Cupola is hit twice by thefts

Indlulamithi sculpture by Bruce Marks, stolen from The Cupola Gallery in Hillsborough.
Indlulamithi sculpture by Bruce Marks, stolen from The Cupola Gallery in Hillsborough.
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POLICE are searching for an art thief after a Sheffield gallery was hit twice in a week, losing two sculptures worth a combined £2,000.

Both thefts at the Cupola gallery on Middlewood Road, Hillsborough, occurred when the gallery was open to customers and managers think they were stolen to order.

Karen Sherwood, who owns the gallery, said the thefts must have been well organised because the items are quite large.

“This must have been someone who really wanted to steal these sculptures and there’s very little we can do about that,” she said. “They probably passed them over our back wall, this wasn’t an opportunistic theft. We think it was either to order, or someone who just wanted the artworks and couldn’t afford them.”

The first item, a figure by artist Lucianne Lassalle, entitled The Gift, went missing sometime last Friday or Saturday, May 27 or 28.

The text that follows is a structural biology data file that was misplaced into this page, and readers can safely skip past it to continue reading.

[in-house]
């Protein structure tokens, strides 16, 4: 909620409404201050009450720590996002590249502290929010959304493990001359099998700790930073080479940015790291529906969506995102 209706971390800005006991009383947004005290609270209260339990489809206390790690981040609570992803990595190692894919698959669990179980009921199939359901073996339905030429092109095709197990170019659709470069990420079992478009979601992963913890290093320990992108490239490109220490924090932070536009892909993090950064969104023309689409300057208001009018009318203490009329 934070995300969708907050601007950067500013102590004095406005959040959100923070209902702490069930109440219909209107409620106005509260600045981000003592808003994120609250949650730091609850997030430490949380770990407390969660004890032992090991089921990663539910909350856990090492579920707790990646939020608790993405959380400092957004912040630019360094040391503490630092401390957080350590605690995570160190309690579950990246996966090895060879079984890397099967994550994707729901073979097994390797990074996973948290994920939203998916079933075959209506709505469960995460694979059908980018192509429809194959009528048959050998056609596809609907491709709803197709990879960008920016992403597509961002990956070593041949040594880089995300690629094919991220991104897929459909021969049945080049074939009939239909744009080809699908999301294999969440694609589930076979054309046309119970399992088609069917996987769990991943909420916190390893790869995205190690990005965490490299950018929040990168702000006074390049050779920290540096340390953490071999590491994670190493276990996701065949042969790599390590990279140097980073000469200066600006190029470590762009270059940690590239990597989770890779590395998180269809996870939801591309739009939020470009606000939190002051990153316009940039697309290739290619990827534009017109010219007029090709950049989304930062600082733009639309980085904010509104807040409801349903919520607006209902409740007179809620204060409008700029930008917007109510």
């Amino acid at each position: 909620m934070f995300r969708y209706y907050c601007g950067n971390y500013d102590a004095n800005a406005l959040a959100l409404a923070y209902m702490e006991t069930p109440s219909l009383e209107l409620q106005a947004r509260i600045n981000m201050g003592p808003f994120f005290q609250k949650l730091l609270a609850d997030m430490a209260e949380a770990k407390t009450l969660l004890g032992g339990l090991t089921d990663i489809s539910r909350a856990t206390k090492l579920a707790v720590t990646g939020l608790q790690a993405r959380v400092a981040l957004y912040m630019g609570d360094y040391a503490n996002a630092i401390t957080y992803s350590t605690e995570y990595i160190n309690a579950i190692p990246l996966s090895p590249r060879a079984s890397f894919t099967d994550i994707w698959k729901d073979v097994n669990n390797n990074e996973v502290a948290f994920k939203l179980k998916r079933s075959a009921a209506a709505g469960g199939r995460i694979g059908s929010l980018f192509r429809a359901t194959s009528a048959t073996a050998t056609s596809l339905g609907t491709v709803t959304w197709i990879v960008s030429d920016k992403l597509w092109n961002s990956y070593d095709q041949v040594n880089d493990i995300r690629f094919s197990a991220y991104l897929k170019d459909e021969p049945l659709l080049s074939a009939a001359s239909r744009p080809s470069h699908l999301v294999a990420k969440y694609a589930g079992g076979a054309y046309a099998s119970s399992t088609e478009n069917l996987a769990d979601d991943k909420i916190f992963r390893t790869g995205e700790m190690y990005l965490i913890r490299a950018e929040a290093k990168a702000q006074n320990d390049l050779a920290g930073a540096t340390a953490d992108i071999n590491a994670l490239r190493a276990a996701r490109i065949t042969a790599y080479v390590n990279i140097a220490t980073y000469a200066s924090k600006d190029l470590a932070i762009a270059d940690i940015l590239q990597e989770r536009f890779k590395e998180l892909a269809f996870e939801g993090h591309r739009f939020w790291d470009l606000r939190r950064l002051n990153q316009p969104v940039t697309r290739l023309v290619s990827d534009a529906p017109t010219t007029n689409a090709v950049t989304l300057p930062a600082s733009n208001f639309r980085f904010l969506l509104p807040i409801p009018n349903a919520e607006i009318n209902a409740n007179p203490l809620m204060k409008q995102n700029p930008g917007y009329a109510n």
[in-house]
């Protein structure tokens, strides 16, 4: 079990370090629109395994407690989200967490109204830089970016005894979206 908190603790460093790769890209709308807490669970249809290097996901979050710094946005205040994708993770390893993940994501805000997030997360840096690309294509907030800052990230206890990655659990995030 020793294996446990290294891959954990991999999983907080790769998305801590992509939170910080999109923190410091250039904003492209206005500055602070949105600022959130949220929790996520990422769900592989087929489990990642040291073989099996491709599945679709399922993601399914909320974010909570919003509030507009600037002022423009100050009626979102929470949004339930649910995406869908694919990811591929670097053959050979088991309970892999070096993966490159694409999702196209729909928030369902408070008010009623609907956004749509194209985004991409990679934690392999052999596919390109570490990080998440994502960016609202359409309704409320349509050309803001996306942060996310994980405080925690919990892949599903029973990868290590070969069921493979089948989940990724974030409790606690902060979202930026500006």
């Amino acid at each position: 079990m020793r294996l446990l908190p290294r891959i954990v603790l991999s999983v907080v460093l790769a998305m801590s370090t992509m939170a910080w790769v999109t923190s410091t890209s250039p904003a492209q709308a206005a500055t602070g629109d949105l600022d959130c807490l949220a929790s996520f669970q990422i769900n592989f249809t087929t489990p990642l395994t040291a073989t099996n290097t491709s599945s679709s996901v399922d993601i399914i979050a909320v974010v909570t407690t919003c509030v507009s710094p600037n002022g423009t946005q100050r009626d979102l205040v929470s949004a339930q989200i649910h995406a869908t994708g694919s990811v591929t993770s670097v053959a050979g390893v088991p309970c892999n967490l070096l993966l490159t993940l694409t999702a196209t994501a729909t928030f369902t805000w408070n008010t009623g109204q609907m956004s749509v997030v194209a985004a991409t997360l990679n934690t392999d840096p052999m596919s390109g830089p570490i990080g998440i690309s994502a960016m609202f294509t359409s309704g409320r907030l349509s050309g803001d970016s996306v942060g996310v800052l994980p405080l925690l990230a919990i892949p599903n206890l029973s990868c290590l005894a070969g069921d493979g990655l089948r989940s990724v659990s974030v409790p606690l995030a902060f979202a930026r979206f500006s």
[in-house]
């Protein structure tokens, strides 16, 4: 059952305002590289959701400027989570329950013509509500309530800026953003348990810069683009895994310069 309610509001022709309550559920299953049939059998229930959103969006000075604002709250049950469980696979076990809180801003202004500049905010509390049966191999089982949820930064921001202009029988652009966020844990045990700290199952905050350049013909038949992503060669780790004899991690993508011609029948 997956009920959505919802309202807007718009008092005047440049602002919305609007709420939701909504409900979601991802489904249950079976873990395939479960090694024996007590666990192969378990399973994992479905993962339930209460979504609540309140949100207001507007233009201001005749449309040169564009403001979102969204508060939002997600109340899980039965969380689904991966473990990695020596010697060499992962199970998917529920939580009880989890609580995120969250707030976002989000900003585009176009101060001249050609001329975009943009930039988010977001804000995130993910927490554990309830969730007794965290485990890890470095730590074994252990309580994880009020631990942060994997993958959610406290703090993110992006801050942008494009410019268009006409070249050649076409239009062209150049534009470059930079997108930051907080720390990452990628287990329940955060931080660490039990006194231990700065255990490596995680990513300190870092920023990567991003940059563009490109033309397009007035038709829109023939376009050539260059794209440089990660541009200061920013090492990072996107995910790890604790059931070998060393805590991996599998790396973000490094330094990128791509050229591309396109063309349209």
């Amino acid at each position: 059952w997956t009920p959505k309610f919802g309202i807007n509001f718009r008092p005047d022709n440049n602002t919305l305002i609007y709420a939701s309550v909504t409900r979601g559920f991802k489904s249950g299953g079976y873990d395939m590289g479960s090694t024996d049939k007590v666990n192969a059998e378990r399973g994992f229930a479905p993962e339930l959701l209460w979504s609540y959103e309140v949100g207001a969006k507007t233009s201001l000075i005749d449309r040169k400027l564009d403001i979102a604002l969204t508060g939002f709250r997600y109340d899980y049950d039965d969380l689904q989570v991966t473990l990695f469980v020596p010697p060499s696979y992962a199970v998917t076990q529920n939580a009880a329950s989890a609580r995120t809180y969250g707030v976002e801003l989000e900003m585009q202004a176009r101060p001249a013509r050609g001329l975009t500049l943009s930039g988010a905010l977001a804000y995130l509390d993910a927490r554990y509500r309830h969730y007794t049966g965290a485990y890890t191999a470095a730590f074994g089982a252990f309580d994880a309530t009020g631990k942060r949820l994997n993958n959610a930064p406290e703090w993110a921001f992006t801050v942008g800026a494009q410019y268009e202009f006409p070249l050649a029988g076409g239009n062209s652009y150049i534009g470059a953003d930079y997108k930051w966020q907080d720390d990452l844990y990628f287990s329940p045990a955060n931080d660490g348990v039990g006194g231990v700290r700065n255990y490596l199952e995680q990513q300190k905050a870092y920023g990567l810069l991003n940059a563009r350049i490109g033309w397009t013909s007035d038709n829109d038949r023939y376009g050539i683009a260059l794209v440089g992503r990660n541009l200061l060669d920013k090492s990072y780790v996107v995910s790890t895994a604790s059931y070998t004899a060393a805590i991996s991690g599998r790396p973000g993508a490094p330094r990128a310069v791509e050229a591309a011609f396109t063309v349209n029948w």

The work was on sale for £550.

The second sculpture, a glass giraffe head entitled Indlulamithi, by Bruce Marks, disappeared on Wednesday or Thursday. It was on sale for £1,400.

Ms Sherwood said: “Thefts like this are very rare because the artwork here is unique, so it is very traceable.

“We’re not sure yet if our insurance policy covers theft of this nature, but the art community has been very supportive.

“One artist even offered to donate an item so I could pay the other artists for the stolen work.

“Lucianne even said she was flattered that someone liked her work so much they would steal it! But at the same time we have to remember artists rely on these works to make their living.”

A South Yorkshire Police spokeswoman said: “Police investigating two incidents of theft from an art gallery on Middlewood Road, Hillsborough, are appealing for information from the public.

“Anyone with any information about these incidents or has any information regarding the whereabouts of the missing sculptures is urged to call 0114 2202020 quoting incident 737 of June 2 2011.

“Alternatively people can call Crimestoppers anonymously on 0800 555 111.”